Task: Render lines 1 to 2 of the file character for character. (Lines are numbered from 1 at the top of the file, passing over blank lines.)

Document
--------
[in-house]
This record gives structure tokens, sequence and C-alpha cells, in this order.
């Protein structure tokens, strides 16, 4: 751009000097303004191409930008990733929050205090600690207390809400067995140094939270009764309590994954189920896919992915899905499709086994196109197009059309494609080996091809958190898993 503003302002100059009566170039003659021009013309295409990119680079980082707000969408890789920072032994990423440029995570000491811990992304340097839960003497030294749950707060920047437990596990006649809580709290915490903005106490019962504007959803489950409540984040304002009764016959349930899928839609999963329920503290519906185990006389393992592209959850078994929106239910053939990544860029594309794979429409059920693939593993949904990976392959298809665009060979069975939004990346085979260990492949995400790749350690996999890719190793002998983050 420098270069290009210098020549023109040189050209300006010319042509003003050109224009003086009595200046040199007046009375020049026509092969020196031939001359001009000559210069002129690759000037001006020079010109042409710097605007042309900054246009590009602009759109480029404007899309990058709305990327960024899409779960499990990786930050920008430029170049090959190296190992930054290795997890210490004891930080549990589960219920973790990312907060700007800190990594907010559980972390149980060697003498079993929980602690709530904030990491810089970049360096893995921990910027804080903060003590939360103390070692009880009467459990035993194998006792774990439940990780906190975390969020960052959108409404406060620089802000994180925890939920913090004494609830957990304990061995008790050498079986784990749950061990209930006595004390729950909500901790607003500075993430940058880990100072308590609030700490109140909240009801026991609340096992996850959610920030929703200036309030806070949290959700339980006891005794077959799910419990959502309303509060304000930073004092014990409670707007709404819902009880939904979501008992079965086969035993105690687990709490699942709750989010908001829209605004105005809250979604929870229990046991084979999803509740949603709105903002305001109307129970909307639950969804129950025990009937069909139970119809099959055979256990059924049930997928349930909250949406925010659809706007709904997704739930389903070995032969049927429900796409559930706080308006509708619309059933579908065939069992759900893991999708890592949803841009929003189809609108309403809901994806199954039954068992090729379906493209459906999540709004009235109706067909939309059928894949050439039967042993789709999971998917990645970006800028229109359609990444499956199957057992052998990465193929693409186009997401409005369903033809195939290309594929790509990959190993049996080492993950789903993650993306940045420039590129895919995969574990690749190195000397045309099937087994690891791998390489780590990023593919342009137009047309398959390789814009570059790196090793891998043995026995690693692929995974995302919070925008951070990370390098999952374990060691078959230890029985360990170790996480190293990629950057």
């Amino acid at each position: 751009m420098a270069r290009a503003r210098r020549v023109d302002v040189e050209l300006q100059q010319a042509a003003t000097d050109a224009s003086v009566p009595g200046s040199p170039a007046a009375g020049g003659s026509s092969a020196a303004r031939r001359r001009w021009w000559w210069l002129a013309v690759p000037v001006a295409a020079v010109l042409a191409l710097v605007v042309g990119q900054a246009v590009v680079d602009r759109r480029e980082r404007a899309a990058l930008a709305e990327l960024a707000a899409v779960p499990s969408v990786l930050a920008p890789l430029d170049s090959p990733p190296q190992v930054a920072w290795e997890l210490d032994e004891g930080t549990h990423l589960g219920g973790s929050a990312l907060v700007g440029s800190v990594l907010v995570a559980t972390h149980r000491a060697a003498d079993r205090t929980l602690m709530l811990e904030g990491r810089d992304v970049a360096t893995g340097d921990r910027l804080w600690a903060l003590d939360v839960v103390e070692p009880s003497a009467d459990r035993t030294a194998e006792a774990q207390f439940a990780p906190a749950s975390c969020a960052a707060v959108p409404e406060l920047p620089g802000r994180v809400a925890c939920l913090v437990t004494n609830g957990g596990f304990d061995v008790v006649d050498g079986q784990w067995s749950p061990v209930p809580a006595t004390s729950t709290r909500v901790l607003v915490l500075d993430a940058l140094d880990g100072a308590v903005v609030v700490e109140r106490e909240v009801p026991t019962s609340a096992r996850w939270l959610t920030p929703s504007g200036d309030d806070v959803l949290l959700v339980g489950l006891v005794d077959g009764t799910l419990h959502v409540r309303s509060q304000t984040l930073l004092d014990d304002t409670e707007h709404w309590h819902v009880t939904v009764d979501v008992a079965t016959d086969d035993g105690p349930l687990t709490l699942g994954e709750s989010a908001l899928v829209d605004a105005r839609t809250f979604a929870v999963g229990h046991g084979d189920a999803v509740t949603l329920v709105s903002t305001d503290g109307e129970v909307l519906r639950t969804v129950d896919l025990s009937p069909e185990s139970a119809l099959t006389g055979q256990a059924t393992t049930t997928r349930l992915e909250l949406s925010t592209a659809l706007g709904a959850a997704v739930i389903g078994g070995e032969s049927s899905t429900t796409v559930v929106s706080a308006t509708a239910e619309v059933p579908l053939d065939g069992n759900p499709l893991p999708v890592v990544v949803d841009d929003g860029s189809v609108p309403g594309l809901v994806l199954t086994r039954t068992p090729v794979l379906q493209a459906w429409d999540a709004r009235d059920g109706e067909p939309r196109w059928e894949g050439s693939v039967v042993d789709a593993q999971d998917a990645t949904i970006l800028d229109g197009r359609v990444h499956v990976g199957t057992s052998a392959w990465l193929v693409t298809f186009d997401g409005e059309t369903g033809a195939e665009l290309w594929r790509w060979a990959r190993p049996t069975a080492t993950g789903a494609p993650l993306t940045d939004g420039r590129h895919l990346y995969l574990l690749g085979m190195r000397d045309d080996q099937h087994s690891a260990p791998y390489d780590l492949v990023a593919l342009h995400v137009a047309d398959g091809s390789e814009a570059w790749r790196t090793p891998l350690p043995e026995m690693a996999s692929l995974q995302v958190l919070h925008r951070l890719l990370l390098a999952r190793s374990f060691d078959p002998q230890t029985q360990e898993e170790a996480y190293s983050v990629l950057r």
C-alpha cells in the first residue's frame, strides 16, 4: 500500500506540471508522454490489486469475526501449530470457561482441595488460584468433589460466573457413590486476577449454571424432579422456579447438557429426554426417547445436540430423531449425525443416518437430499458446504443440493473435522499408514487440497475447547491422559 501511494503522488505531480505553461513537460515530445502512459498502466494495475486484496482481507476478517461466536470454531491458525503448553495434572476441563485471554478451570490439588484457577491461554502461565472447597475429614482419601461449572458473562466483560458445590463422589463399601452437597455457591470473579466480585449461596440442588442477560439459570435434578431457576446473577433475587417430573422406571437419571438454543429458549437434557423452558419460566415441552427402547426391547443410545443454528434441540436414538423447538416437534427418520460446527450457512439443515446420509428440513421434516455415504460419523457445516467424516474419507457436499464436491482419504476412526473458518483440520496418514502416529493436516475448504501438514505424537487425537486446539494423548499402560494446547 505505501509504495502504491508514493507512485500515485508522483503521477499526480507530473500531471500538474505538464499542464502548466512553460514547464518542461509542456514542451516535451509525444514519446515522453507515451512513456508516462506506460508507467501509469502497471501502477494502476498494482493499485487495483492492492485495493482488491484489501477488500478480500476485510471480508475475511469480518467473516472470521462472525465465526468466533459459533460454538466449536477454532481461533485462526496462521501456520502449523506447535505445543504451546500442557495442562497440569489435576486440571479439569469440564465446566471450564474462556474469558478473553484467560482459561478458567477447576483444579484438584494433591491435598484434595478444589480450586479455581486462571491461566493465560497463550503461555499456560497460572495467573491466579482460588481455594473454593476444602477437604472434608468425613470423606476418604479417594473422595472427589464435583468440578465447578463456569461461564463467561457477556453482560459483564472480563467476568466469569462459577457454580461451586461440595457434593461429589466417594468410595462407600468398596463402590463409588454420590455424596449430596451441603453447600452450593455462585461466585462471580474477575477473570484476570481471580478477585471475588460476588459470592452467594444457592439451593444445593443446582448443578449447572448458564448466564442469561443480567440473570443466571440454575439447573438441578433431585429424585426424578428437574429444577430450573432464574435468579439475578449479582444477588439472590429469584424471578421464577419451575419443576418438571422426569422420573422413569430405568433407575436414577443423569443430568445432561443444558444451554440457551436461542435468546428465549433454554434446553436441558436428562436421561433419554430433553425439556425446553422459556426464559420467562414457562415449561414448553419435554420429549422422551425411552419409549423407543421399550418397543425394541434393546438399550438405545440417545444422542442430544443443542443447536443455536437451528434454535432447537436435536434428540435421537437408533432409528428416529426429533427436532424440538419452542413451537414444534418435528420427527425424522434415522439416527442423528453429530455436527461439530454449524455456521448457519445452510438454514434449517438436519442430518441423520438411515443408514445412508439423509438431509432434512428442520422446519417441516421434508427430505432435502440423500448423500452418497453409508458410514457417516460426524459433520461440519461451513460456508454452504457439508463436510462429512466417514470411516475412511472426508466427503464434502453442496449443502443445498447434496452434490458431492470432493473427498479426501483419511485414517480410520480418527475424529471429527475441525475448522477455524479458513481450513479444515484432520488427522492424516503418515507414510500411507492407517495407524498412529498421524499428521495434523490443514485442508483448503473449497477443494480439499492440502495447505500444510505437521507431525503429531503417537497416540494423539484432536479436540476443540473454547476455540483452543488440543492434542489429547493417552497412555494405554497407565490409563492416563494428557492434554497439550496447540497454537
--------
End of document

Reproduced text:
[in-house]
This record gives structure tokens, sequence and C-alpha cells, in this order.